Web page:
Oct-4 expression in equine embryonic cells
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The Oct-4 transcription factor is believed to co-regulate early embryonic development of mammals due to the correlation of its presence with the maintenance of pluripotency. It is commonly used as a marker for the identification of embryonic stem (ES) cells for this reason. Until 1999, Oct-4 studies were limited to in vivo-produced embryos; equine embryos have not been studied for their Oct-4 expression patterns. In addition, equine stem-like cells (defined by marker expression, induced differentiation, passage survival, and morphology) have recently been isolated from in vivo-produced embryos, but no work has been performed in horses to isolate ES cells from in vitroproduced embryos. This study investigated the expression of Oct-4 transcription factor using immunocytochemistry in 42 in vitro-produced embryos aged 1-10 days and in 5 in vivoproduced blastocysts aged 7-10 days. Effective conditions for rapid establishment of a feeder layer of equine fetal fibroblasts were established, and this feeder layer was used to grow isolated equine inner cell mass (ICM) cells from in vitro-produced embryos. The expression of Oct-4 was examined in resultant cell growths. In vitro-produced embryos less than 6 days of age showed variable staining within blastomeres of the same embryo, and the peak of variability correlated with maternal-zygotic transition. After Oct-4 staining of in vitro-produced blastocysts, no cells could be identified as an ICM based on a difference in fluorescent intensity from the other cells of the blasyocysts. However, in vitro-produced blastocysts that were subsequently cultured in vivo contained a presumptive ICM, visible based on greater fluorescent intensity of Oct-4 stain. The trophoblast of all blastocysts also stained positively for Oct-4 protein. Fibroblasts were successfully isolated from equine feti. Treatment with 20 ÃÂµg/ml of Mitomycin C arrested cell growth without causing excessive death. Fibroblasts were inactivated and frozen, then thawed as needed to establish a confluent monolayer for ICM isolation overnight. ICMs from in vitro-produced embryos formed outgrowths, but none that could be identified morphologically as ES cells. Outgrowth cells contained about 20% Oct-4 expressing cells in sporadic groupings. Assuming appropriate binding of the Oct-4 antibody, Oct-4 expressing cells (potentially indicating pluripotency) are found throughout the embryo in early development and in the feeder layer after co-culture.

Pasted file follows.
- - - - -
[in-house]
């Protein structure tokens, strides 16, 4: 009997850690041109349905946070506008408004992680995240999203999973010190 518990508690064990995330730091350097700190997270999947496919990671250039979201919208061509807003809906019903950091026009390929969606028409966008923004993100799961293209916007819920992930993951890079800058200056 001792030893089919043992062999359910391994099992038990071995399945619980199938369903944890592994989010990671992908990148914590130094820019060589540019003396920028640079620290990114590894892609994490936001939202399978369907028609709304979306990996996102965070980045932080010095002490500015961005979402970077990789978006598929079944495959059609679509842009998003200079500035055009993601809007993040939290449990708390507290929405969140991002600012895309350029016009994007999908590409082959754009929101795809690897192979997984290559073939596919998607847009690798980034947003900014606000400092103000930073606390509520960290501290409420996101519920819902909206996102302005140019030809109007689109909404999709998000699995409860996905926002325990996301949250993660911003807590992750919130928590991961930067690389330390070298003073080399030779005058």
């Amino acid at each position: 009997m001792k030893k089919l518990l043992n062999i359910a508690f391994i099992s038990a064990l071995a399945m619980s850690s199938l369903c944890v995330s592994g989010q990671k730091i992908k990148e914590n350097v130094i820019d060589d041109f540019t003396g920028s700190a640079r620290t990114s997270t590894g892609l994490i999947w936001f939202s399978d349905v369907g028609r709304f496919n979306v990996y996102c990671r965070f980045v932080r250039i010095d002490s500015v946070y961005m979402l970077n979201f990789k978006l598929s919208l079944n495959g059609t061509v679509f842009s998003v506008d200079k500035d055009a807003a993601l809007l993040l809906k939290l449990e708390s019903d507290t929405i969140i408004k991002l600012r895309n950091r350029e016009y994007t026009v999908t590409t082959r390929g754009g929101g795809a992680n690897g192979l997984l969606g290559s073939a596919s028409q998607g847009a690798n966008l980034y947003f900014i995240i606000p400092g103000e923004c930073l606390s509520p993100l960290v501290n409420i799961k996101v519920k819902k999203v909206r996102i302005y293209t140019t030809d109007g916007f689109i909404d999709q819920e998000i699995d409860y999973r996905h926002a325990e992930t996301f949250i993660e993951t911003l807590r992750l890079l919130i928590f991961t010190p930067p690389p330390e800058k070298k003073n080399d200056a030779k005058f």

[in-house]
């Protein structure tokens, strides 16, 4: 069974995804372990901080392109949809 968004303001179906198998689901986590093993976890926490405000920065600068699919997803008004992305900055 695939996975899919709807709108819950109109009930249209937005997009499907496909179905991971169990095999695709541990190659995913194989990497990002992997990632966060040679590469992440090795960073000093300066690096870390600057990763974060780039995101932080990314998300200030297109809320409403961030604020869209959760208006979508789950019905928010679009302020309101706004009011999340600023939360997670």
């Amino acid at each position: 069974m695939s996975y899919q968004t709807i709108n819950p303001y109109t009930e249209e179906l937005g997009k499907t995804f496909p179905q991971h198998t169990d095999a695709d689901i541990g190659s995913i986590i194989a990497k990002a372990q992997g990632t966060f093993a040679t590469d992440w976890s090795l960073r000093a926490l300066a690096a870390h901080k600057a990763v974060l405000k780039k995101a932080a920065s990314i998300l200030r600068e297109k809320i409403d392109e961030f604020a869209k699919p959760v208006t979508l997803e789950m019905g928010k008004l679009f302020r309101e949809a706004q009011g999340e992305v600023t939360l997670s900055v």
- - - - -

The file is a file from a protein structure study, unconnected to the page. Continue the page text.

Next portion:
Harding, Heather Darby (2005). Oct-4 expression in equine embryonic cells. Master's thesis, Texas A&M University. Texas A&M University. Available electronically from